Canon Primes: 24mm, 35mm, 50mm, 85mm
This is the gear that I trust and my greatest travel companions.
For years, I traveled around with my Canon point and shoot before really committing to photography. It was just after knee surgery when my life slowed down that I decided to take the time to learn the art and not just shoot in Auto mode, but I was overwhelmed about what to invest in and where to begin. After extensive research and people yelling at me from all directions to go mirrorless, I stuck to my gut and went down the Canon DSLR track. There is something so classic about the colours, feel and even that recognisable Canon Click, the satisfying "I got the shot" feeling. I have since upgraded to a 5D and can play devil's advocate but I stand behind Canon wholeheartedly.
I started off with kit zoom lenses, but over time replaced them with mostly prime lenses. It is a completely different discipline that I quickly took a liking to. These lenses force me to think critically about composition as I take the shot rather than being trigger happy and shooting without real purpose. I enjoy the challenge of zooming with my feet, the camera can't do the work for me. I'm a big believer in 35mm lens photography specifically; it is versatile for portraits, landscape and travel, requires me to be part of the action and creatively move my body around to get the right composition, and tells a full story by capturing subjects relative to their environment. After just a few days of using a prime, I quickly realised that my limitations were coming from using zoom lenses. And a bonus! Prime lenses are generally lighter for my treks and travels. Prime lenses are not for everyone, its a completely different style and mindset but I enjoy the adventure it requires.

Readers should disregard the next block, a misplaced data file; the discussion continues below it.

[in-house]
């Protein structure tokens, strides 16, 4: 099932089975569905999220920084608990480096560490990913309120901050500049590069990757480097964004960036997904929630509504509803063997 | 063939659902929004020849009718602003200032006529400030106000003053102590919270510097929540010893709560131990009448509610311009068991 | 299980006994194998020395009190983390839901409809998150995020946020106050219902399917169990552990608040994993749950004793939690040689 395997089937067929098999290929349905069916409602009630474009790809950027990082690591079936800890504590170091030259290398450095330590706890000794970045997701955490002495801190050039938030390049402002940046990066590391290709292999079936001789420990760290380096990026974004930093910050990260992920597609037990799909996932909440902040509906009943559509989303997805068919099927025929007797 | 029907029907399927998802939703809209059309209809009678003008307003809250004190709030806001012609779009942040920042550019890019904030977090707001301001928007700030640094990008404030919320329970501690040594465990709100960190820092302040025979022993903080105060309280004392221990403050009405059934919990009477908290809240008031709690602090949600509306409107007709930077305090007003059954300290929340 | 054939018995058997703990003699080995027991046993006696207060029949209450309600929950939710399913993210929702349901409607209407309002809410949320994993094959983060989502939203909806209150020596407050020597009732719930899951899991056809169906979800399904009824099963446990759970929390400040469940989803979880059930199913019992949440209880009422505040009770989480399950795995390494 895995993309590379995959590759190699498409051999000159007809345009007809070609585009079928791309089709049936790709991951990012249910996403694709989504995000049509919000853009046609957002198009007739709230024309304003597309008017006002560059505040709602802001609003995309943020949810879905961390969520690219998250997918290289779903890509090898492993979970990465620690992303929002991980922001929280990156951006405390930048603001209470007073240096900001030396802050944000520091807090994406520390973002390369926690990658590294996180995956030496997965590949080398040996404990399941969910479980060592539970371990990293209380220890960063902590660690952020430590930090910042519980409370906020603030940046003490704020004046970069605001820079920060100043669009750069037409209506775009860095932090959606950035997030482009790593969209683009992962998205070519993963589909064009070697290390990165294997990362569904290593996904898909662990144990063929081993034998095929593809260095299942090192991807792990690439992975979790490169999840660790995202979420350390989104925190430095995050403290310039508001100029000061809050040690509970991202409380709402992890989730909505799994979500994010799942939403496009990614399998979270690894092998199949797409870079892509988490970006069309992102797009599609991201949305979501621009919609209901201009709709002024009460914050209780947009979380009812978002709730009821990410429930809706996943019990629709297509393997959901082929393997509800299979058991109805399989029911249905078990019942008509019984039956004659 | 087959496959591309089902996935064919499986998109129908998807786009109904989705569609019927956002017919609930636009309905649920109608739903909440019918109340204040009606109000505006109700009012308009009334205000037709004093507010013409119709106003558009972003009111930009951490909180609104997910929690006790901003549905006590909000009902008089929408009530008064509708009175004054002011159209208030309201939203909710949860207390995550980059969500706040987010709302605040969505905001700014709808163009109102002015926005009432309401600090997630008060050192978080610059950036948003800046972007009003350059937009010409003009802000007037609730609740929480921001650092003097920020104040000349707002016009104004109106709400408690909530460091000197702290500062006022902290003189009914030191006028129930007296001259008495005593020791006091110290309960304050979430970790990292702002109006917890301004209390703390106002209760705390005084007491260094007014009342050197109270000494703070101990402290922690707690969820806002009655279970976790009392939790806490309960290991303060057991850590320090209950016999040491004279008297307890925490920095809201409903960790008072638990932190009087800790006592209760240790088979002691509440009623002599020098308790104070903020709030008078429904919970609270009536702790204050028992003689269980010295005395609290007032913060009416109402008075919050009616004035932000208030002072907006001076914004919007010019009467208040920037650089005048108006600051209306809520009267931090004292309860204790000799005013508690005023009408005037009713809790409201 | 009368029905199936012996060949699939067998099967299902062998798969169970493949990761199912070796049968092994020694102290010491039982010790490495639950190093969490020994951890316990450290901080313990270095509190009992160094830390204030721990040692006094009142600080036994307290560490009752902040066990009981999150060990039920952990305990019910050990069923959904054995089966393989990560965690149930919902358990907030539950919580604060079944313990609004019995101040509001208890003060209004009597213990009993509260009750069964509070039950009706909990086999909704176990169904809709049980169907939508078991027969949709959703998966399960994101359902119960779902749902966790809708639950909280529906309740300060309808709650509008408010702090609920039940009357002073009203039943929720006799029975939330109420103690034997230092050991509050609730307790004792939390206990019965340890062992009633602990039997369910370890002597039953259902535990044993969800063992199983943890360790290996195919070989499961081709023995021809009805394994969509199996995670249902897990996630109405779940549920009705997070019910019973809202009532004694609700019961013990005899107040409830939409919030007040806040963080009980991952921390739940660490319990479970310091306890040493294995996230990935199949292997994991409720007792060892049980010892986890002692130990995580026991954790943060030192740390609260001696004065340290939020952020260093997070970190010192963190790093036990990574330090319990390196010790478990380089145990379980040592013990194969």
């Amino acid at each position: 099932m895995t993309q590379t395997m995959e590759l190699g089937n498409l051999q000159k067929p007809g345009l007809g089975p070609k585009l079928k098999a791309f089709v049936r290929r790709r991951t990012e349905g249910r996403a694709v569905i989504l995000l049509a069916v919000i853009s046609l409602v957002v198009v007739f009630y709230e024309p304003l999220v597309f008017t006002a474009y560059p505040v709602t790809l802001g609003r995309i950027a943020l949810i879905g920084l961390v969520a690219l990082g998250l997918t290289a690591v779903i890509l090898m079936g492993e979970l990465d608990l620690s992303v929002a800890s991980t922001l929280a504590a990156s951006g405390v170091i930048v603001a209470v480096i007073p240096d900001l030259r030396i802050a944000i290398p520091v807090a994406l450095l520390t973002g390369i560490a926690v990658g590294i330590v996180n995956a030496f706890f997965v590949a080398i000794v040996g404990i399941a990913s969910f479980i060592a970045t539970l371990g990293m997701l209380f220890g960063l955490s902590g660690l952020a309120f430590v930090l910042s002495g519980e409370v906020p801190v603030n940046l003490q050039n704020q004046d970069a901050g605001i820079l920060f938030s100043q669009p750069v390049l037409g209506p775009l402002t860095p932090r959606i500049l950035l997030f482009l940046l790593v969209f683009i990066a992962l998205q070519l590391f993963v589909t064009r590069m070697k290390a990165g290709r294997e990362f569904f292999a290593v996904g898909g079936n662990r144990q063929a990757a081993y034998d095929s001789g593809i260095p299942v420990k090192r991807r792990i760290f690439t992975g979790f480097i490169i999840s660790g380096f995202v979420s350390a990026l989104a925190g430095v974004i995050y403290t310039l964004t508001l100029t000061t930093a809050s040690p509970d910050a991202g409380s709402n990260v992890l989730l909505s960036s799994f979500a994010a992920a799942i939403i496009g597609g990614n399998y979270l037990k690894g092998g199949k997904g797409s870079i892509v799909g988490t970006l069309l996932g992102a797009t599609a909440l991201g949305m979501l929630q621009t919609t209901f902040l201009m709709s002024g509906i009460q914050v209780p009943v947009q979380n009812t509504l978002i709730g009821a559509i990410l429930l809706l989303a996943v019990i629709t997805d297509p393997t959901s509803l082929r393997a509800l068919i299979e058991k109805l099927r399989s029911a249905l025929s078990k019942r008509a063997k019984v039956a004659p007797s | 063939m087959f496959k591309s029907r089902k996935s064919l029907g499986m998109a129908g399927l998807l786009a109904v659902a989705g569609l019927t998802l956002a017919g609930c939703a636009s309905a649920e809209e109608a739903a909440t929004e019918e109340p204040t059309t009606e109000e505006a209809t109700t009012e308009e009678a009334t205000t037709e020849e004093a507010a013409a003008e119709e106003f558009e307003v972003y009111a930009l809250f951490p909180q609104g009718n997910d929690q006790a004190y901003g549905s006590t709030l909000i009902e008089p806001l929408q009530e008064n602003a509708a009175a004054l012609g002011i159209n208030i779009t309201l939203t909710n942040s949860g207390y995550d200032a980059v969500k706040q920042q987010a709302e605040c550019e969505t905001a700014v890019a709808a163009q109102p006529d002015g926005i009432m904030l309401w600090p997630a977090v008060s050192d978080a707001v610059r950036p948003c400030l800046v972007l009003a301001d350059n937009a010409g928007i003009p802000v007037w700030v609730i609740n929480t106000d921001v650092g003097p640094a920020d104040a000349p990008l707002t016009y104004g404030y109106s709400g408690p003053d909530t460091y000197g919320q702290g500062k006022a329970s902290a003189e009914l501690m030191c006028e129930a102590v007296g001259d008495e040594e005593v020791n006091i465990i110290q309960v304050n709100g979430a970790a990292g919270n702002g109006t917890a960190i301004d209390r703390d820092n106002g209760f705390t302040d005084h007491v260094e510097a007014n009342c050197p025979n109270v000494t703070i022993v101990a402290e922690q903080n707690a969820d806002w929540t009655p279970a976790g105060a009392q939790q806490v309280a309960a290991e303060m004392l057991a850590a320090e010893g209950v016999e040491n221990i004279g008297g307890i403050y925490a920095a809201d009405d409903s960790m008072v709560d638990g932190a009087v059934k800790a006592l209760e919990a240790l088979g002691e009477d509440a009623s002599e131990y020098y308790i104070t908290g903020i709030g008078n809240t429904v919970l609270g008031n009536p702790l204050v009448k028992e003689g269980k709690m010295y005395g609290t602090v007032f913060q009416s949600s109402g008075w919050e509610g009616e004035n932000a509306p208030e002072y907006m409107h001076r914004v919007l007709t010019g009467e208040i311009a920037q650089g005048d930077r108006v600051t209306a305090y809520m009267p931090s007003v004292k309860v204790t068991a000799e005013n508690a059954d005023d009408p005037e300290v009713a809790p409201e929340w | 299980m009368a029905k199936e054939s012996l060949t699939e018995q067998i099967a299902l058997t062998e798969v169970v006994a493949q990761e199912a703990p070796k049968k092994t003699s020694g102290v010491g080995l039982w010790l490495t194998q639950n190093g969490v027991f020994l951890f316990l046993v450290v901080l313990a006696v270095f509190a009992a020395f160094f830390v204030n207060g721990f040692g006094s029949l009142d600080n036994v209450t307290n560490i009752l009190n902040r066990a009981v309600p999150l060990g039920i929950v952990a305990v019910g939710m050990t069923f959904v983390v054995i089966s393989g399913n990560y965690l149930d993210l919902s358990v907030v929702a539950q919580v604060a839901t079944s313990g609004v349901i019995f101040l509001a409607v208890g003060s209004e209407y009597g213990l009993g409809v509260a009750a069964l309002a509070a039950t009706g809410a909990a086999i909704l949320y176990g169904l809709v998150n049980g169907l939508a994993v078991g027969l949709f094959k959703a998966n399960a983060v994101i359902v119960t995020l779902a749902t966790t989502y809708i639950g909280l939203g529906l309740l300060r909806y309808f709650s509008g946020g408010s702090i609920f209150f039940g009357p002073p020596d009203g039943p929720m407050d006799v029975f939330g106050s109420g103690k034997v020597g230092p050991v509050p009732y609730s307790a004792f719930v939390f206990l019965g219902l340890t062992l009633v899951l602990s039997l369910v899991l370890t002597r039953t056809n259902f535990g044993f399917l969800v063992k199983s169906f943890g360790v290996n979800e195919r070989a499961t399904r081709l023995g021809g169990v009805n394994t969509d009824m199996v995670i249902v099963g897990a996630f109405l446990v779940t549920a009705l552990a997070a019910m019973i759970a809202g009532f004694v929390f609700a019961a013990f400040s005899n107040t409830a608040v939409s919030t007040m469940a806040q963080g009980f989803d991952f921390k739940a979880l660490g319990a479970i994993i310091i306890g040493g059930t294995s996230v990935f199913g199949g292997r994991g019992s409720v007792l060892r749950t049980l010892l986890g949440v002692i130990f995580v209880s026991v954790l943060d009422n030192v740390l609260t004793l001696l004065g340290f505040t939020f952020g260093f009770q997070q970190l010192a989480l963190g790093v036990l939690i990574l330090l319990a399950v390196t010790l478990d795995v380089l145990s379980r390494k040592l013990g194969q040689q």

My zoom lenses: I have a 24-70 2.8 Canon that I barely touch. I use my 70-200 for events, some portraits, and weddings when I can't get too close!
Peak Design Everyday Backpack
Its not just about the bag. Yes, its the top bag technology, waterproof, rugged and designed specifically for photo adventures and everyday life. I don't go anywhere without it. BUT beyond the bag itself is an incredible story, team, and brand with a heart.
The products are made at the expense of nobody and they truly care for the environment, sending a percentage of every purchase to an environmental non-profit.
Peak Design is a member of the Conservation Alliance, a group of businesses that have collectively helped save more than a consistently increasing 50 million acres of wildlands; protect 2,991 miles of rivers; stop or remove 29 dams; designate five marine reserves; and purchase 12 climbing areas.
So it does go beyond the bag and the gear, its an incredible company that I am proud to represent from the office to the summit of New Zealand peaks.
Peak Design Cuff Strap
I use this cuff for peace of mind. It secures my camera around my tiny wrist, so it doesn't accidentally drop or hang off my neck and annoyingly bounce off my chest as I adventure. Its unobtrusive, magnetically locks and comfortably cinches down on my wrist for security. On photo outings, I keep the strap on my wrist even when its not connected to the camera for quick accessibility.
Peak Design Shell
I often experience four seasons from the base of a mountain to the summit. You can never set out prepared for only one weather condition. This shell literally saved my camera on the NZ Tongariro Crossing when a surprise horizontal blizzard left us drenched.